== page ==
Inside job: anatomy of a bank card heist
Posted on 26 Jul 2011 at 17:21
How high-tech card data thieves tap into payments systems to harvest details
Online attacks aren't the only way to grab credit card details - criminals are targeting card reader machines directly inside shops.
However, it can be easier to head straight for the source to get live, valid card details – and that means the point-of-sales terminals where the cards are actually used. Criminals use all manner of techniques to steal details, hacking keypads, replacing circuit boards and setting up their own wireless connection.
Cracked terminals can remain in use for months, according to experts.
"A criminal gang will notice that one terminal type is getting more popular, so it will figure out how to compromise it," said Simon Gamble, founder of Mako Networks, which advises companies on PCI DSS security compliance. “It goes on a lot.”
We had a couple of hundred people who used cards at the BP garage in Girton finding ATM transactions in Thailand on their accounts
Earlier this month, the US craft store Michaels had to replace card readers after it was discovered that terminals in 80 shops had been tampered with. Thin keypads had been inserted into the devices between the original pad and sensors, allowing hackers to read PINs as they were entered.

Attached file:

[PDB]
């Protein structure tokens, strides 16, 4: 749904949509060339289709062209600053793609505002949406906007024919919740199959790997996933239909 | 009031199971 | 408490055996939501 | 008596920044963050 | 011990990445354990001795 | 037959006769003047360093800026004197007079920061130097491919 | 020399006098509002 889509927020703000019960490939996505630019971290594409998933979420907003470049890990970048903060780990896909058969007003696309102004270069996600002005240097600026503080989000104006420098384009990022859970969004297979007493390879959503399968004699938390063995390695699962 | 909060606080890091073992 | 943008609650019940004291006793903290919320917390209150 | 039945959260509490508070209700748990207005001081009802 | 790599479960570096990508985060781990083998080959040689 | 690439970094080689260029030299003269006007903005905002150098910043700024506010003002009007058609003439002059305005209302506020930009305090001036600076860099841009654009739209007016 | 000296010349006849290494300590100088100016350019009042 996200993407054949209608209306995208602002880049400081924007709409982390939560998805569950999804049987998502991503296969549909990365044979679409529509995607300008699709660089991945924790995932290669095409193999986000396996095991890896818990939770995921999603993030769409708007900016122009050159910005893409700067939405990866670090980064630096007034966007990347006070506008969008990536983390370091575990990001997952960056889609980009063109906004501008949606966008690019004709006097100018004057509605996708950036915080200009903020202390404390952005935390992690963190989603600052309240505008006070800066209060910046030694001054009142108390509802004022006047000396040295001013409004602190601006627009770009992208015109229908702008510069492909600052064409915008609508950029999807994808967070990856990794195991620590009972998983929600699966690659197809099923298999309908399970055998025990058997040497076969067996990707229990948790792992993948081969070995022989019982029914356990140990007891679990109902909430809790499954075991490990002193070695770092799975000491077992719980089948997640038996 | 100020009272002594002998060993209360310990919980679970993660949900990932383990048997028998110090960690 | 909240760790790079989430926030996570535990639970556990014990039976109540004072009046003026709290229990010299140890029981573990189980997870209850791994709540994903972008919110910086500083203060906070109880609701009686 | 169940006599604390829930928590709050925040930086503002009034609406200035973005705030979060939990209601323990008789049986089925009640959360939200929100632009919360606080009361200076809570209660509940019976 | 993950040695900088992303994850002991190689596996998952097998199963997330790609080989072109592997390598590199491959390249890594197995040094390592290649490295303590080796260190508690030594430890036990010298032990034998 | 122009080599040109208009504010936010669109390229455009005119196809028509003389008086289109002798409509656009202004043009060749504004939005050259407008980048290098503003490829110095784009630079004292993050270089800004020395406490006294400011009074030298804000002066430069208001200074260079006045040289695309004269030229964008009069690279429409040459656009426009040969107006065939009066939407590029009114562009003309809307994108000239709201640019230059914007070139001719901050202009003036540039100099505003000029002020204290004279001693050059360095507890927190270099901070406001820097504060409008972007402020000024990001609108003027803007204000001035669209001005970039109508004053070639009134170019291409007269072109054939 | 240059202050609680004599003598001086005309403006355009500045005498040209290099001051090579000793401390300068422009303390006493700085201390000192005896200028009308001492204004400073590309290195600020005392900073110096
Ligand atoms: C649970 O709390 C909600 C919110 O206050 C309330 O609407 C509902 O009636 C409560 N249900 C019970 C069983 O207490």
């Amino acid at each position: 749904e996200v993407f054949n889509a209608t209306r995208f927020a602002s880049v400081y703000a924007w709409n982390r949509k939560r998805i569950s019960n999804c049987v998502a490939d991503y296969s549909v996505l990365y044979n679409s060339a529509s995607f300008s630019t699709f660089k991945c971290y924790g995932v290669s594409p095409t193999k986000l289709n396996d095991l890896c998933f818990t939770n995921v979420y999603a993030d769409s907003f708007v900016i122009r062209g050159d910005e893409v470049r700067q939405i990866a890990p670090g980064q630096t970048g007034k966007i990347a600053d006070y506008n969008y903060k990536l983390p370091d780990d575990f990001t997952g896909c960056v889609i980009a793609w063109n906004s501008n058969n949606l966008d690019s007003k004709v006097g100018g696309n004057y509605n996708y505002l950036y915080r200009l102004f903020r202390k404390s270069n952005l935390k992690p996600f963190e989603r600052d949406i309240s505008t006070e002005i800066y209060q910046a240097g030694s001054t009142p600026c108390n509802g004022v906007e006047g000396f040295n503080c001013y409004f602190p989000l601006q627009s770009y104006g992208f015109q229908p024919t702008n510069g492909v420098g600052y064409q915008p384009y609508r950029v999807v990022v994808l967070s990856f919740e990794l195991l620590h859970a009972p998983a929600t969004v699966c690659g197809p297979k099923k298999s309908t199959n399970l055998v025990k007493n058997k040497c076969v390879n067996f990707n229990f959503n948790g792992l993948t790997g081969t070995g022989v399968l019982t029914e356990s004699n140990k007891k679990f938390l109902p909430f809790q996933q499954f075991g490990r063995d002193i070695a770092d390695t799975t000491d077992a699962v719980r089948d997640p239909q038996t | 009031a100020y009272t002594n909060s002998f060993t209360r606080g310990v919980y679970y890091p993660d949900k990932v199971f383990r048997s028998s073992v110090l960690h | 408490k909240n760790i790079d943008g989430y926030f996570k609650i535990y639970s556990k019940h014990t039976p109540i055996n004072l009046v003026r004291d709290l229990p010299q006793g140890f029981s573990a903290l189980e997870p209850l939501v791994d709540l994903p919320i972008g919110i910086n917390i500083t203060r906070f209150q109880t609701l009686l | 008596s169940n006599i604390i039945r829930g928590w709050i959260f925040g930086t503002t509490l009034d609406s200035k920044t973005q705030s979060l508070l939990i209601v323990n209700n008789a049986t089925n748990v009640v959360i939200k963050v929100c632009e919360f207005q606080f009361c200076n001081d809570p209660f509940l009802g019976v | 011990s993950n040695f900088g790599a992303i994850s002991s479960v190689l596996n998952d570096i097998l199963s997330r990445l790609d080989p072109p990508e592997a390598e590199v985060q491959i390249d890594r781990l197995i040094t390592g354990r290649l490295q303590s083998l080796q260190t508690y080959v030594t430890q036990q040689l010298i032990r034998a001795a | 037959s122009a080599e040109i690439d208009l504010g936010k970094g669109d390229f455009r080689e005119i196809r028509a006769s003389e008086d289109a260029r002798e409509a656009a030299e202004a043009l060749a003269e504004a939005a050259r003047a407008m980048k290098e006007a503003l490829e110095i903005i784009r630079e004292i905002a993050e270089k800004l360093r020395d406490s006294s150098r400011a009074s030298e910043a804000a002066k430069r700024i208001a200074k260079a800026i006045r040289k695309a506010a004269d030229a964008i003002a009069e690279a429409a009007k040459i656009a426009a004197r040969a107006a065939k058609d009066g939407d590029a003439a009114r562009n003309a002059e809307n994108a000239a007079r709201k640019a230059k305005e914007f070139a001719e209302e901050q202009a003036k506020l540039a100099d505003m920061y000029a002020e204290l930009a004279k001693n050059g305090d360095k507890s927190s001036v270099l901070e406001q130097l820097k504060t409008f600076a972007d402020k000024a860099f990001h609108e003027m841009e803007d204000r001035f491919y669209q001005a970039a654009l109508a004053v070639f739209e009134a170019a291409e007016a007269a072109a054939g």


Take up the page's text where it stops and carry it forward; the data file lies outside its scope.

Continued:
The problem is not limited to the US. Similar crimes have been taking place in the UK for several years.
“It's happened a lot here,” said Ross Anderson, a security expert at the University of Cambridge's Computer Laboratory.
“Shell had to swap out all its chip-and-pin terminals back in about 1995, which led to the demise of its supplier. And we had a couple of hundred people who used cards at the BP garage in Girton finding ATM transactions in Thailand on their accounts.”
While the concept may not be new, criminals are constantly looking for new ways to beat the systems put in place to foil their attempts to tamper with the equipment.
Beating the system
Hidden within the terminals are anti-tamper switches that render the devices useless to criminals. By de-constructing the hardware, crooks are able to nullify these traps.
“First off, they'll steal one from a store. They'll crack it open and in the process they will destroy it, because the terminal vendors or the card reader manufacturers put a lot of effort into putting tamper-proof micro-switches into the terminal to stop people from being able to crack them,” said Gamble.
“Once they've worked out where all the micro-switches are, they'll make a template... so when they steal another one they can drill a little hole which they can stick super-glue through, which will hold the micro-switch down to they can get the casing off without destroying the machine.”
Once inside a device, the tech-savvy crooks add their own hardware to the mix, before resealing the device to look exactly as it did before.
“They'll add another circuit board in there, which scrapes the relevant data while leaving the terminal working like it should,” Gamble said. “Then it will send, wirelessly, that scraped data to a laptop that's sitting in a roof cavity or a van outside.”
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